Frequently Asked Questions (FAQ)
In this section the most frequently asked questions about the GANNET are answered. If you have any further questions, please contact your surgeon or physician.
If you have any further questions about the Gannet, after reading the information on this website please contact the doctor that performed the surgery.
Yes, complications can be treated surgically again. This treatment will usually consist of replacement of the broken hip with an artificial hip.
The three main complications after surgical fixation of hip fractures include the death of the femoral head, not curing of the fracture or the outbreak of the fixation material.
When the above-mentioned complications occur, treatment will usually consist of replacing the broken hip with a new hip.
First practical research shows that Gannet fixation of a fractured hip results in a complication rate of around 10 %, with revision surgery is to be performed. The complication rate of the standard hip implants is around 35%.
The Gannet is developed, tested and produced in the Netherlands.
Yes, this is not a problem. The only matter can be that they search after checking in. There won’t be any issue. It is not needed to take a medical certificate.
The Gannet is made of medical grade stainless steel. Allergy can occur in theory, but is extremely rare.
Yes, the Gannet can be removed easily when the hip is fully healed about after a year. The removal of the Gannet is even easier than removal of standard implants.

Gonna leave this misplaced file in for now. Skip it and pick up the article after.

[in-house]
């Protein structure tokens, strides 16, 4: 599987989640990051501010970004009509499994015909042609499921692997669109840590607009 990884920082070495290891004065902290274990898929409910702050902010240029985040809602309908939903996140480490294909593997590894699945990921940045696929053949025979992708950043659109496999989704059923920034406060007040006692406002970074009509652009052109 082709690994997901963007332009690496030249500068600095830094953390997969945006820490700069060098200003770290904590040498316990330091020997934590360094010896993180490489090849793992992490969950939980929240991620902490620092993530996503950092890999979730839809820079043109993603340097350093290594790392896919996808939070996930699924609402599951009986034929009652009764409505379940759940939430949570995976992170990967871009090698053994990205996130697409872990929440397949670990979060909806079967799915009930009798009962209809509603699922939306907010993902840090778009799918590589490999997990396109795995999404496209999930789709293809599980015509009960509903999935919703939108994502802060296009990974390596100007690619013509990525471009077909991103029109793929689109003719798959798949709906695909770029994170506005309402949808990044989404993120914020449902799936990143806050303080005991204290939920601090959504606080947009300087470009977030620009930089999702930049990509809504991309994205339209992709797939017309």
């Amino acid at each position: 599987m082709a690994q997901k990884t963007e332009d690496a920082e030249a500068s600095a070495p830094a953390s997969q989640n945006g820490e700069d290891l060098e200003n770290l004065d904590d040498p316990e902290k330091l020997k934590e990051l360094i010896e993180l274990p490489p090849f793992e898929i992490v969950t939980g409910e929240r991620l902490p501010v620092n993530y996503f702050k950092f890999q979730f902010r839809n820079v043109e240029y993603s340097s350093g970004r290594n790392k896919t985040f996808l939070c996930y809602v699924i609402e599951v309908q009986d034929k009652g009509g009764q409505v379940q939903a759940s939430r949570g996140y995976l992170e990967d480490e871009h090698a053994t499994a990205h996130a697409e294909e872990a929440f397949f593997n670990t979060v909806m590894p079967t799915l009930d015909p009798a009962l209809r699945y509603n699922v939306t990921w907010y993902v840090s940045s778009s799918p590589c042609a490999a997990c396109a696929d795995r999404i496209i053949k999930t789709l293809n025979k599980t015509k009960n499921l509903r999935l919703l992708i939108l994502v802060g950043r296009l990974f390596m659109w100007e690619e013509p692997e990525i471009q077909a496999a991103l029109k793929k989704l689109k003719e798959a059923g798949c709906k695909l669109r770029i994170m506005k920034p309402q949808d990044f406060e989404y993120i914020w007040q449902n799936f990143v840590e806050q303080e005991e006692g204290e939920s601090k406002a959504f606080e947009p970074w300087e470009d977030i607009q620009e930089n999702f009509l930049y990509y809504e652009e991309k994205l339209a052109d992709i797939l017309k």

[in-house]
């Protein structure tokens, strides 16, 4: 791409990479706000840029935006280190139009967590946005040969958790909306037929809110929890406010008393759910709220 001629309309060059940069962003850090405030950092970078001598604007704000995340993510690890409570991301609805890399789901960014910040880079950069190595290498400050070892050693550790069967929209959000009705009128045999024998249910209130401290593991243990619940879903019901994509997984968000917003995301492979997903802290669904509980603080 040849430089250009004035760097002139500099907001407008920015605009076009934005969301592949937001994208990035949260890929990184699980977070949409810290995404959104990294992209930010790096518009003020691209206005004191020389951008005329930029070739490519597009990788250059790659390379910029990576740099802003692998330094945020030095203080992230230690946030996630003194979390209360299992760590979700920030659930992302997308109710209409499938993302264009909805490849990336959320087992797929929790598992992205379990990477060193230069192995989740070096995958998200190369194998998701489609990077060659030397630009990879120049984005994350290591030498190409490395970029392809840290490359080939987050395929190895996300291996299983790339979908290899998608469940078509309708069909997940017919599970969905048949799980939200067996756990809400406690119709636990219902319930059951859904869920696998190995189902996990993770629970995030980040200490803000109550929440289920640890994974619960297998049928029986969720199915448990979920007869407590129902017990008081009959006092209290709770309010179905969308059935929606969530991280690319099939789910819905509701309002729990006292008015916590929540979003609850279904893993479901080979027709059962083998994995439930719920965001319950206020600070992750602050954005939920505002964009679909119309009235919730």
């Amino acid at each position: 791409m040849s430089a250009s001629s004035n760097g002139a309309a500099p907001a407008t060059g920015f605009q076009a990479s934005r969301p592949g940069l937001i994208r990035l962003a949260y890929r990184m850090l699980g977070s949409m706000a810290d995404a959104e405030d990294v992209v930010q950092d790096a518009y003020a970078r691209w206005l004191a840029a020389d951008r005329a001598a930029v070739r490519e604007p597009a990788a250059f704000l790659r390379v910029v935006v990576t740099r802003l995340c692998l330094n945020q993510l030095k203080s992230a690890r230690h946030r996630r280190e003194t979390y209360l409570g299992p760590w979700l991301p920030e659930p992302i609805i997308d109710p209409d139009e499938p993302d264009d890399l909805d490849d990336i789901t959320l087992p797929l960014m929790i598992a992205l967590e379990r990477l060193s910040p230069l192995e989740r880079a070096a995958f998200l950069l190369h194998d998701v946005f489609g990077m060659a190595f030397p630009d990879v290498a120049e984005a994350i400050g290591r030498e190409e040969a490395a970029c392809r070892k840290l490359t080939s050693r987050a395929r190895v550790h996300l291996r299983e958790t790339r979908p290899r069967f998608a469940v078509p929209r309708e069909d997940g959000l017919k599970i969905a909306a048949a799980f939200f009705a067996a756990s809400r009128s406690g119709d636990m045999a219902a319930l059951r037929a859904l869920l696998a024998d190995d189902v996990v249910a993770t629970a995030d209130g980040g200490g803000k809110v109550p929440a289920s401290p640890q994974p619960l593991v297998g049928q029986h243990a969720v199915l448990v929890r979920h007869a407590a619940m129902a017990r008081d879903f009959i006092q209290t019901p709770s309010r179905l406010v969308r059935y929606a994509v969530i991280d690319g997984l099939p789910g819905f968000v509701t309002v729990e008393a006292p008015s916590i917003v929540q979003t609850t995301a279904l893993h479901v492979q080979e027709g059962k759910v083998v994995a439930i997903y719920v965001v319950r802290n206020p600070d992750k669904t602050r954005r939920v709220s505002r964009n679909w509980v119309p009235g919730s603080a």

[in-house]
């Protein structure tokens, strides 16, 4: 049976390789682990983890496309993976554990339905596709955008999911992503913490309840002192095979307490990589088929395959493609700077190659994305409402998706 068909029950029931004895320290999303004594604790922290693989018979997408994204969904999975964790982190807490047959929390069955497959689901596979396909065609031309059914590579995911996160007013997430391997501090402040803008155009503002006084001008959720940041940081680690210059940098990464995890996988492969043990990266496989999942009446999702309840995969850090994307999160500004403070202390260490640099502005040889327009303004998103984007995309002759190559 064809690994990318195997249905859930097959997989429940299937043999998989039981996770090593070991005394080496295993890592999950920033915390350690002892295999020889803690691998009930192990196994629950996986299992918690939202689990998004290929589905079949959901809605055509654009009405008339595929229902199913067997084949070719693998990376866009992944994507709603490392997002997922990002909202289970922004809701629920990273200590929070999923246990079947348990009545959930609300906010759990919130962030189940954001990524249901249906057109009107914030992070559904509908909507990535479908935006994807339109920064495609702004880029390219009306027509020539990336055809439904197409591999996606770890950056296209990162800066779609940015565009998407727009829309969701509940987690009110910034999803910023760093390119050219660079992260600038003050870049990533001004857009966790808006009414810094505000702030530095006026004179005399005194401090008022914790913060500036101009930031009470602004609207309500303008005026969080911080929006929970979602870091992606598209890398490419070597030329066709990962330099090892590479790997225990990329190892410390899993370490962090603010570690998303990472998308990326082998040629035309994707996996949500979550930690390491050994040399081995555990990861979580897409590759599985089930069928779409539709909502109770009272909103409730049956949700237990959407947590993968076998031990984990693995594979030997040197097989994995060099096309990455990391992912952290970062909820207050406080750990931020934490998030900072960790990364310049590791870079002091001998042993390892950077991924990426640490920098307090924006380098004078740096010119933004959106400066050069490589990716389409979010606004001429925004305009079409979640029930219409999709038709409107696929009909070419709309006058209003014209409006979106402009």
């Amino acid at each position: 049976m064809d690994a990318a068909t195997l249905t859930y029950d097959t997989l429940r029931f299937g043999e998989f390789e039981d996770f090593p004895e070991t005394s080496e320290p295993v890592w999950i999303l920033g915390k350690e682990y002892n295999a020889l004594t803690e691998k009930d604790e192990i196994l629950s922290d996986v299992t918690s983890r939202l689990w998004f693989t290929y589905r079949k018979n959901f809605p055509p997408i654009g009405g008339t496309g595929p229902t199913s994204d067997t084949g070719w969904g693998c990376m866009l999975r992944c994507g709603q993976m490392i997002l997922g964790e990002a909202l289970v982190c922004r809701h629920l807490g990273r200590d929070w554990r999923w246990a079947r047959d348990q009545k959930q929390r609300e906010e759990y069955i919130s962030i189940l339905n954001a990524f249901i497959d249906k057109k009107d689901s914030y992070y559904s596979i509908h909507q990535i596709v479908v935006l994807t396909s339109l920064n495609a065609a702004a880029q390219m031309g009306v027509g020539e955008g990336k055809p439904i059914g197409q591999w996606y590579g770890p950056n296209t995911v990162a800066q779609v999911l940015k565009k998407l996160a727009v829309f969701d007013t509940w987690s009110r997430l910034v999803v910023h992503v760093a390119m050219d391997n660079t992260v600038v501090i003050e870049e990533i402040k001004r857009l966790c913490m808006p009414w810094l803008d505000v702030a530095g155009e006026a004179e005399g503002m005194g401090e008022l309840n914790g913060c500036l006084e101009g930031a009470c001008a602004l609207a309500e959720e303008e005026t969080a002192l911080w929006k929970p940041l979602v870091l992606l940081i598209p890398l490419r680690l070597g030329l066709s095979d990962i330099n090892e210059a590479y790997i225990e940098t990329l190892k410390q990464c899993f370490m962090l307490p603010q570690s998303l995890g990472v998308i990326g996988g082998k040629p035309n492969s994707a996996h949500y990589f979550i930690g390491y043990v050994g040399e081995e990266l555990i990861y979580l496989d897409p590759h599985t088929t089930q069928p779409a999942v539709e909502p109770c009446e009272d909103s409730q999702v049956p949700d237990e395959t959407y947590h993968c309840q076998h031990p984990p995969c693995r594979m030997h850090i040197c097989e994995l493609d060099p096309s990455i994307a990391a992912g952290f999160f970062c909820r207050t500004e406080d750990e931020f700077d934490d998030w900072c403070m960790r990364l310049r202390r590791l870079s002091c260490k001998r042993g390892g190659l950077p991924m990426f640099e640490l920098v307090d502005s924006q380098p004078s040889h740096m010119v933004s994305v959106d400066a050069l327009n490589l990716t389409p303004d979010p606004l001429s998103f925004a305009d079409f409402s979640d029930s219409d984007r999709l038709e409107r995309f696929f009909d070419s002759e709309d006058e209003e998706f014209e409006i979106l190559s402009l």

The post-treatment of the Gannet is identical to that in the after-treatment of the standard techniques. In general, the patient needs to walk with crutches for six weeks.
No, because of a reduction of the complications and the higher stability, the recovery time is shorter rather than longer compared to other surgeries.
No, the required number of X-rays for the Gannet surgery and the after-treatment are equal to the number of photos needed with standard techniques.
No, the Gannet surgery is even simpler and has a faster procedure than standard surgeries.
No, the Gannet is used specifically for the surgical treatment of hip fractures in which the fracture is located just below the femoral head, in the neck of the hip. Furthermore, the Gannet is only used in patients who have previously walked unaided. Patients above 75 years commonly have a treatment by replacing the broken hip with a new hip (head neck prosthesis or a total hip replacement).
Yes, as far as know, all health Insurance companies cover the treatment with the Gannet.
The implant is named after the seabird gannet (Morus bassanus, D: Jan-van-gent, F: Fou de Bassan, G: Basstölpel). Like the gannet seabird the GANNET implant is fast, streamlined, targeted and able to fold her wings in pursuit.